Under New Management: LuziCare
Jamie Goldring '09 knew he wanted to spend the summer of 2006 working with non-profit organizations when he chose to volunteer in Malawi, Africa. Little did he know how much his life would change upon discovering just how severely the lack of accessible healthcare affected Malawi's citizens. In response, he founded LuziCare.
This year, LuziCare has already sponsored several events on campus, including last month's speed dating night-and-a-half marathon. Leaders Ricky Schwartz '11 and Zach Ezor '10 have already raised over $2,200 and hope to collect over $15,000 during the 2009-2010 school year to donate to the cause.
After interning with the Pendulum Project, an organization that Goldring said "works with small grassroots community organizations," he returned to Mayflower Hill, determined to spread the word about the issue facing Malawi. Inspired to make a difference, Goldring started the LuziCare organization on campus in the fall of 2007.
"My trip to Malawi certainly has influenced a lot of what I've done since," Goldring said. "I learned a great deal about third world poverty. I really wanted to bring my experience in Malawi back to Colby somehow and do something to benefit people in the communities in which I worked."
LuziCare "seeks to improve [Luzi Orphan Care's] capacity to provide home-based care for people living with HIV/AIDS and other chronic illnesses in communities the organization serves," according www.luzicare.com.
LuziCare approaches its goal with a three formula. First, it provides "formal training in home-based care methods approved by the World Health Organization (WHO) to Luzi's untrained volunteer community health workers."
Second, it purchases ambulance bicycles to "serve as mobile care clinics" and to "allow Luzi volunteers to transport those in serious need of medical attention to local clinics."
Thirdly, LuziCare also harvests crops through an agricultural project to raise funds for the cause.
"Sometimes it's only a matter of a few kilometers that prevent people in emergency situations from getting care and surviving," Goldring said.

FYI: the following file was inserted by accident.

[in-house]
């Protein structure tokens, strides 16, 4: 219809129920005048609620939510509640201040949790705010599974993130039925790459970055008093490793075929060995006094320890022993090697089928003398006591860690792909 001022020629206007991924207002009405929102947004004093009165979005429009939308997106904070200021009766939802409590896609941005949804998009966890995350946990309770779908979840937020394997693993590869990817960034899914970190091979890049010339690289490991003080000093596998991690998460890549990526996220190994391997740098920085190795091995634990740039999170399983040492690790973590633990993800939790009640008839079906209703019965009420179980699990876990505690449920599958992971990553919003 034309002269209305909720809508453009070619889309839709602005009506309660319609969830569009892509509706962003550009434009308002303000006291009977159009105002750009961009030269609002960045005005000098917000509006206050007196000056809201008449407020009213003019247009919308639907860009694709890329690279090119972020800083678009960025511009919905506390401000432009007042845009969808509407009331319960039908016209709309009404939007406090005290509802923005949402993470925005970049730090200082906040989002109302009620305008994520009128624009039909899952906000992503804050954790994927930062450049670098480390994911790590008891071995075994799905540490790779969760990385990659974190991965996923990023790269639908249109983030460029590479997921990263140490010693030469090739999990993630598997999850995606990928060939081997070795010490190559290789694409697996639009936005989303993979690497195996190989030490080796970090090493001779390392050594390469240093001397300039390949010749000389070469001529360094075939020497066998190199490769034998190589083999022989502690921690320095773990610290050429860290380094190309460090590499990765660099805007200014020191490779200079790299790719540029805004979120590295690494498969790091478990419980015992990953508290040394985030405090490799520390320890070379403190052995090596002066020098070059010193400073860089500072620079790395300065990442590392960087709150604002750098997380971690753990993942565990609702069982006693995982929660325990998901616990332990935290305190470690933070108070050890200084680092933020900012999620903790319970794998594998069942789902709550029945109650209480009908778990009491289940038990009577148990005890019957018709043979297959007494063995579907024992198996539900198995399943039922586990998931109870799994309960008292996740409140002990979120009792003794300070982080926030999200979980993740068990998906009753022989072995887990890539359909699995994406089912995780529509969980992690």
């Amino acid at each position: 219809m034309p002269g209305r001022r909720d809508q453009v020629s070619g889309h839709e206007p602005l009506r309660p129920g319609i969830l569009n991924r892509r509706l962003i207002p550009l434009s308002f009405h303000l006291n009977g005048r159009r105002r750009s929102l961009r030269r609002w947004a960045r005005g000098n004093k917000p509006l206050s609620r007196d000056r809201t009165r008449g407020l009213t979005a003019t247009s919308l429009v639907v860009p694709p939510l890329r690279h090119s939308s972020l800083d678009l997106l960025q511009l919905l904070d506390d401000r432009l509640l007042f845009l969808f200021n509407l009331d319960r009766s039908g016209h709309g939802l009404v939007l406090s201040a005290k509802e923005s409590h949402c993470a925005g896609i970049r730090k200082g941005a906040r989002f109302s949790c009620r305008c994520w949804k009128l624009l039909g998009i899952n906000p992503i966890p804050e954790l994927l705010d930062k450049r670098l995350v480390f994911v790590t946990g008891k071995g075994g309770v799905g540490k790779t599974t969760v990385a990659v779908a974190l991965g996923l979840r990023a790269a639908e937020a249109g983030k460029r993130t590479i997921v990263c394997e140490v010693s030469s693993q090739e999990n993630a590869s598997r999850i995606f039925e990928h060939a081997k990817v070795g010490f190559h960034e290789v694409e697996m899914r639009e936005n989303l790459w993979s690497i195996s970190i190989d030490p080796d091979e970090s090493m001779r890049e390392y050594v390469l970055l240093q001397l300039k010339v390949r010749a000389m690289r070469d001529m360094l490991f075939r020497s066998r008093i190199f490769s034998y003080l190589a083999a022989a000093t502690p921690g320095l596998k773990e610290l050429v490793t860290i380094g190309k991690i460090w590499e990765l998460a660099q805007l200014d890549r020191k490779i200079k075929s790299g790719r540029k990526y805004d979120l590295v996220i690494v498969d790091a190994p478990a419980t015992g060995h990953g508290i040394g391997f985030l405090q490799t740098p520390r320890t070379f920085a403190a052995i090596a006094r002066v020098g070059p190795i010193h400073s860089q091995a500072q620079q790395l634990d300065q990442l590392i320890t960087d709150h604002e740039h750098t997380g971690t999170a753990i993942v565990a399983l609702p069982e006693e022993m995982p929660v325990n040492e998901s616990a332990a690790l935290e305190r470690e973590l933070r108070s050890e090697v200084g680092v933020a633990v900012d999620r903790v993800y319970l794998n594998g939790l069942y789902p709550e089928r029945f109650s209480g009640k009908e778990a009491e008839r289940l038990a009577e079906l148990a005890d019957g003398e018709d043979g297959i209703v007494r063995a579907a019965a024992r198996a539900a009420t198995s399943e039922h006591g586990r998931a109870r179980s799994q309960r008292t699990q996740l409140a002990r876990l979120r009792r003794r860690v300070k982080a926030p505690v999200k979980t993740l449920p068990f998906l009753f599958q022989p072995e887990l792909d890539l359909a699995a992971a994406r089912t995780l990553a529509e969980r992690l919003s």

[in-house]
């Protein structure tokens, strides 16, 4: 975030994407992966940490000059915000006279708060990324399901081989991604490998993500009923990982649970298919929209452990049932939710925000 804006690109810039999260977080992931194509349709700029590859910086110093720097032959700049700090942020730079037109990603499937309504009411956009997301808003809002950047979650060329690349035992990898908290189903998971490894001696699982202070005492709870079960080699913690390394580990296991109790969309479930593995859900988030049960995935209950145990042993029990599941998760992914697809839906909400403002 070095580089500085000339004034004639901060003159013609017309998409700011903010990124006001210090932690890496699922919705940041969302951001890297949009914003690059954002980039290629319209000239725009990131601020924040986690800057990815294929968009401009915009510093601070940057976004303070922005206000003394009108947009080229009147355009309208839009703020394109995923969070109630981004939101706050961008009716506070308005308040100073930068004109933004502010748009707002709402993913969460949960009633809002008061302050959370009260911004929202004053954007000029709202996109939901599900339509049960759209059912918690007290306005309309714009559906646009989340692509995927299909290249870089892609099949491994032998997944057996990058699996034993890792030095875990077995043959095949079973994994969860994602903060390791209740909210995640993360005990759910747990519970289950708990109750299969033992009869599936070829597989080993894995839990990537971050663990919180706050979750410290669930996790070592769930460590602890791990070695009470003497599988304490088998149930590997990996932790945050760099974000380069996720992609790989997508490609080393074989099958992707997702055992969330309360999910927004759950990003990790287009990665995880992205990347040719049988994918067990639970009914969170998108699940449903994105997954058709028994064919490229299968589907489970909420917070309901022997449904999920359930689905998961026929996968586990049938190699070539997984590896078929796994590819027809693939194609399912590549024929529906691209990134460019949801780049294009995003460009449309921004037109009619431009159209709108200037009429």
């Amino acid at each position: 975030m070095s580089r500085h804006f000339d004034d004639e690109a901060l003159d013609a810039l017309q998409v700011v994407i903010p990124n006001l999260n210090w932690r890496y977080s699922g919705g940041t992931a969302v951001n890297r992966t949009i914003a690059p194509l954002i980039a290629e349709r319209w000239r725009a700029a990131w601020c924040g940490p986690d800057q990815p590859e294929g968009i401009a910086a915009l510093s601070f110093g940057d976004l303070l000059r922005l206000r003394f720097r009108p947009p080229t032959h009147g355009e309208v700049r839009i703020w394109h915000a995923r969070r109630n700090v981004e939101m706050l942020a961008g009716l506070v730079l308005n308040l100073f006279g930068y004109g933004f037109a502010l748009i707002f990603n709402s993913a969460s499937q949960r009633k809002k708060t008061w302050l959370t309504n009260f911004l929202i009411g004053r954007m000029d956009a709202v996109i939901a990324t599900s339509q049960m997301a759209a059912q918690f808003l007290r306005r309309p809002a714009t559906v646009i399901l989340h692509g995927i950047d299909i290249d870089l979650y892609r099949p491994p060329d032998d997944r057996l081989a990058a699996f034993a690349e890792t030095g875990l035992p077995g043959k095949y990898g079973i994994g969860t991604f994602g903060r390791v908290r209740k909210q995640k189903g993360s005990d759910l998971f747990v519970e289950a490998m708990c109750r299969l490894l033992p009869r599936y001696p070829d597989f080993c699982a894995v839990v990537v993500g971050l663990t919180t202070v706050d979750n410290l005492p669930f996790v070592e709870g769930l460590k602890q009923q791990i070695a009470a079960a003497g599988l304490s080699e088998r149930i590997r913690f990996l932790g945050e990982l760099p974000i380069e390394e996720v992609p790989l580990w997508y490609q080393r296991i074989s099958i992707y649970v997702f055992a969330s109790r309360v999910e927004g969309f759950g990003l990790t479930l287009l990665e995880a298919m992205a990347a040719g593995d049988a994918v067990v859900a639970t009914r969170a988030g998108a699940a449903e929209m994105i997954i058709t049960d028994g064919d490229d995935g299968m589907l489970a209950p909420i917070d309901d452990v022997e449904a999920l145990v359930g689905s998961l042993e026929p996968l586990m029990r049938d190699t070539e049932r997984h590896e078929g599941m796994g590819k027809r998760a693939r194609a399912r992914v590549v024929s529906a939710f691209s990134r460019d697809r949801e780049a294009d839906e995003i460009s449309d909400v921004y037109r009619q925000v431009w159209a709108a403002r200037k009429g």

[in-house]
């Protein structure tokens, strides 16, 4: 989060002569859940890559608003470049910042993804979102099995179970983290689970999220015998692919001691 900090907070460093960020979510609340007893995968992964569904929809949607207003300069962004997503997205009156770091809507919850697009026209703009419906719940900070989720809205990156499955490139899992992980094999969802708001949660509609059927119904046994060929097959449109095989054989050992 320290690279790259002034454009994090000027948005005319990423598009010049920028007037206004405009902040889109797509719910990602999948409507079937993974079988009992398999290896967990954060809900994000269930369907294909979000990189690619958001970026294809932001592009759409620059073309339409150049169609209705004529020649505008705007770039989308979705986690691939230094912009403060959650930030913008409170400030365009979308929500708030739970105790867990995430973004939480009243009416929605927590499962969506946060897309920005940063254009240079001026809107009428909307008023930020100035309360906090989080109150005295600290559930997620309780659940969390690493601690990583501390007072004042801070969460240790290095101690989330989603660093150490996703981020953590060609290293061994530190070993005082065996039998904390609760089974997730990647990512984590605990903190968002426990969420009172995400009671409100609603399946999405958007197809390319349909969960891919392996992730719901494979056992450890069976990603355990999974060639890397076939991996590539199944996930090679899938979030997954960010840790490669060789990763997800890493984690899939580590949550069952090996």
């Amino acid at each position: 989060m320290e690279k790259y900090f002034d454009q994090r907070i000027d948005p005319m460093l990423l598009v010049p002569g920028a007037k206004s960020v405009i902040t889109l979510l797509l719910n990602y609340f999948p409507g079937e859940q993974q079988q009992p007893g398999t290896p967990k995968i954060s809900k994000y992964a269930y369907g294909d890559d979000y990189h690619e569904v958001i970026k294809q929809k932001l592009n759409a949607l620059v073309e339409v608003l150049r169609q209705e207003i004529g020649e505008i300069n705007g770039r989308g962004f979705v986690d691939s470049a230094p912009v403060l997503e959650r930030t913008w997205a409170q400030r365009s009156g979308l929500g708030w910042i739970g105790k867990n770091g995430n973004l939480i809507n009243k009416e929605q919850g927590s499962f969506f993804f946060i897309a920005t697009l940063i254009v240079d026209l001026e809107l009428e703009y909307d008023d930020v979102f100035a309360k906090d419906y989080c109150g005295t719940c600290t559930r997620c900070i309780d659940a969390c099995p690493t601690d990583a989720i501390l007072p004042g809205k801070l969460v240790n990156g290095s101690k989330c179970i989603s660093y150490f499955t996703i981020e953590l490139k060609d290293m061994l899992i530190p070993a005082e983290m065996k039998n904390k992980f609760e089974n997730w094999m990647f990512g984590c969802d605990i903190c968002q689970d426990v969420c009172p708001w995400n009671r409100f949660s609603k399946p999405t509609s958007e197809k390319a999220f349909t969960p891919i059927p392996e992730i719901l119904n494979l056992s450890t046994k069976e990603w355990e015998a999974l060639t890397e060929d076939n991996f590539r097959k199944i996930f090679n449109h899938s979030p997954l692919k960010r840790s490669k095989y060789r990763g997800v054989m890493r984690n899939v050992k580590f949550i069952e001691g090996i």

Only two years old, the LuziCare club is thriving on Mayflower Hill as it seeks to raise funds to better the lives of Malawi's citizens through student-run projects on campus.
"People have been coming to us [with ideas, and] CAs [Community Advisors] are coming with dorm events. The word is really spreading around campus," Schwartz said. "For Jamie, he put his heart and soul into this project, and for us, we're continuing his legacy. It's really exciting."
In an effort to spread word about the healthcare issue in Malawi, Nick Cunkelman '11 is currently working on a documentary addressing the matter as part of his independent study. In partnership with Ken Wong '83 of Face-to-Face AIDS and Goldring, Cunkelman is compiling photos and videos of the people in Malawi. The documentary will be released at the end of the academic school year.
"I wanted to do an independent study in documentary film-making and I know this is a great story," he said. "I think it's important to educate people about healthcare and how fortunate we are in a place like this, and how there's a huge discrepancy around the world. Everyone should have access to healthcare and a good education, so any way we can help people have access to basic rights is a great thing."
Goldring took time off from college during the 2007-2008 school year in order to devote more time to LuziCare. He returned to Malawi this past summer to follow up on the project.
"The purpose of LuziCare at Colby is two-fold," Goldring said. "One is improving access to healthcare in communities in rural Africa, and the second purpose is educating people."
Ezor cites the response from the Class of 2013 as one of the main reasons he expects LuziCare will flourish this year. Hilary Neff '13, will spend JanPlan in Malawi helping with Luzi Orphan Care.
"One of the most incredible things this year has been the support for this project we've gotten from the freshman class," he said. "We have more representation from the freshmen at the weekly meetings than we do from any other class. At speed dating, the majority of people who showed up were also freshmen. It means people will be around [in coming years] who are enthusiastic about the project."
Georgie Hurst '13 joined LuziCare because of her combined interest in African culture and community service.
"I have a strong interest in Africa and after college I hope to do some public service work in Africa," she said. "The most important thing is not just to be involved but to become invested in the project itself."
Hurst spent three weeks during the summer of 2007 building classrooms and restoring a school in Tanzania and hopes to eventually return to Africa to continue volunteering.
"It kind of exposed me to the African culture and I realized how much I loved it, and I've always been interested in community service, so it showed me where I wanted to help."
Goldring hopes LuziCare will make its way onto other college campuses in the near future.
"We know that poverty exists in the third world, but what does that mean? It means millions of people will lack the most basic needs, and that means access to healthcare, and we'd like to educate people about that [and] to make advocates of Colby students and others," he said.